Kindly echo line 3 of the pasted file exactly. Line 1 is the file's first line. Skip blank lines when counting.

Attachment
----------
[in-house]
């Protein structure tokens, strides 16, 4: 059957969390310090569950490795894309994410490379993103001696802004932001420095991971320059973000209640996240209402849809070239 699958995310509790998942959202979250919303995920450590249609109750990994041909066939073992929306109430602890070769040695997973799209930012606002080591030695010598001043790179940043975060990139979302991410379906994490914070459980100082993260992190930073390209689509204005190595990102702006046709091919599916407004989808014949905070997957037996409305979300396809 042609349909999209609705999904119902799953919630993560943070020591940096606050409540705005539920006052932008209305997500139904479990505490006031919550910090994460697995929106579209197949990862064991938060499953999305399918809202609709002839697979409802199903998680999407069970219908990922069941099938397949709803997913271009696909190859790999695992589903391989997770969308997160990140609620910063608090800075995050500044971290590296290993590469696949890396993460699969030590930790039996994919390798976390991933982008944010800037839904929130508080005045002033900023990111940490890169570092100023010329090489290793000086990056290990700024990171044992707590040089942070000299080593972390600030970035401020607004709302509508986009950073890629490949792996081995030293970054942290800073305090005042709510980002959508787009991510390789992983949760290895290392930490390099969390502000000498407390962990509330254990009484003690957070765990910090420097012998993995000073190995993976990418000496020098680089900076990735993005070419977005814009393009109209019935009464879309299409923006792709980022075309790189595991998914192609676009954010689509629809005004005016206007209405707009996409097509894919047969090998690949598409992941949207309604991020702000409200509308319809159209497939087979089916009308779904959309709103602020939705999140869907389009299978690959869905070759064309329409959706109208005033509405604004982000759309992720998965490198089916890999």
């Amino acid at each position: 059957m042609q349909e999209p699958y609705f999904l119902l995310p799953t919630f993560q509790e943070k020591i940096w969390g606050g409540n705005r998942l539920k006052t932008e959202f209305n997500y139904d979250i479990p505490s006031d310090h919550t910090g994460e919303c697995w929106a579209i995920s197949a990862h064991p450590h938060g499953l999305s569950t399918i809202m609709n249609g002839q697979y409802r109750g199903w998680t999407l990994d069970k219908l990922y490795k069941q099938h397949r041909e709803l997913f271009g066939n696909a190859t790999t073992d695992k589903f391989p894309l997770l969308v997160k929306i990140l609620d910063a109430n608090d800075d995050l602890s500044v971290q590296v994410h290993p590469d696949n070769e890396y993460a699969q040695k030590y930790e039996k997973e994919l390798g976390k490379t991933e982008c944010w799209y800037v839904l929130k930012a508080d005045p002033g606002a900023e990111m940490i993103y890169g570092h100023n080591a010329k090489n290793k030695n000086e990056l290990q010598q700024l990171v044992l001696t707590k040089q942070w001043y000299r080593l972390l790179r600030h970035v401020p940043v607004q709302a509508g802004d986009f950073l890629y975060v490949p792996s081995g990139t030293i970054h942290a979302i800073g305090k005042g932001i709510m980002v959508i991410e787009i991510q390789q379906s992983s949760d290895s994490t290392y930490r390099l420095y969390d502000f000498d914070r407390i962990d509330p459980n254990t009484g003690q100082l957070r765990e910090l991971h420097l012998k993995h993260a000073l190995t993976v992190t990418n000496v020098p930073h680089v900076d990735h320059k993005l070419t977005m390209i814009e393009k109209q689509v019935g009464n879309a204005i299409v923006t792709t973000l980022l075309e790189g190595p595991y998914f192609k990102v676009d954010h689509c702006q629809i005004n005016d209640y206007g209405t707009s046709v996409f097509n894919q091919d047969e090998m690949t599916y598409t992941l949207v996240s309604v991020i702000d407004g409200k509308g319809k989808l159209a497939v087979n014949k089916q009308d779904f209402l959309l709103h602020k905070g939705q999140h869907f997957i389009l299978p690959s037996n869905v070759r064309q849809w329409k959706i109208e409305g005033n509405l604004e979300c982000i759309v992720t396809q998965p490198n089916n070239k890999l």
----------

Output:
């Amino acid at each position: 059957m042609q349909e999209p699958y609705f999904l119902l995310p799953t919630f993560q509790e943070k020591i940096w969390g606050g409540n705005r998942l539920k006052t932008e959202f209305n997500y139904d979250i479990p505490s006031d310090h919550t910090g994460e919303c697995w929106a579209i995920s197949a990862h064991p450590h938060g499953l999305s569950t399918i809202m609709n249609g002839q697979y409802r109750g199903w998680t999407l990994d069970k219908l990922y490795k069941q099938h397949r041909e709803l997913f271009g066939n696909a190859t790999t073992d695992k589903f391989p894309l997770l969308v997160k929306i990140l609620d910063a109430n608090d800075d995050l602890s500044v971290q590296v994410h290993p590469d696949n070769e890396y993460a699969q040695k030590y930790e039996k997973e994919l390798g976390k490379t991933e982008c944010w799209y800037v839904l929130k930012a508080d005045p002033g606002a900023e990111m940490i993103y890169g570092h100023n080591a010329k090489n290793k030695n000086e990056l290990q010598q700024l990171v044992l001696t707590k040089q942070w001043y000299r080593l972390l790179r600030h970035v401020p940043v607004q709302a509508g802004d986009f950073l890629y975060v490949p792996s081995g990139t030293i970054h942290a979302i800073g305090k005042g932001i709510m980002v959508i991410e787009i991510q390789q379906s992983s949760d290895s994490t290392y930490r390099l420095y969390d502000f000498d914070r407390i962990d509330p459980n254990t009484g003690q100082l957070r765990e910090l991971h420097l012998k993995h993260a000073l190995t993976v992190t990418n000496v020098p930073h680089v900076d990735h320059k993005l070419t977005m390209i814009e393009k109209q689509v019935g009464n879309a204005i299409v923006t792709t973000l980022l075309e790189g190595p595991y998914f192609k990102v676009d954010h689509c702006q629809i005004n005016d209640y206007g209405t707009s046709v996409f097509n894919q091919d047969e090998m690949t599916y598409t992941l949207v996240s309604v991020i702000d407004g409200k509308g319809k989808l159209a497939v087979n014949k089916q009308d779904f209402l959309l709103h602020k905070g939705q999140h869907f997957i389009l299978p690959s037996n869905v070759r064309q849809w329409k959706i109208e409305g005033n509405l604004e979300c982000i759309v992720t396809q998965p490198n089916n070239k890999l």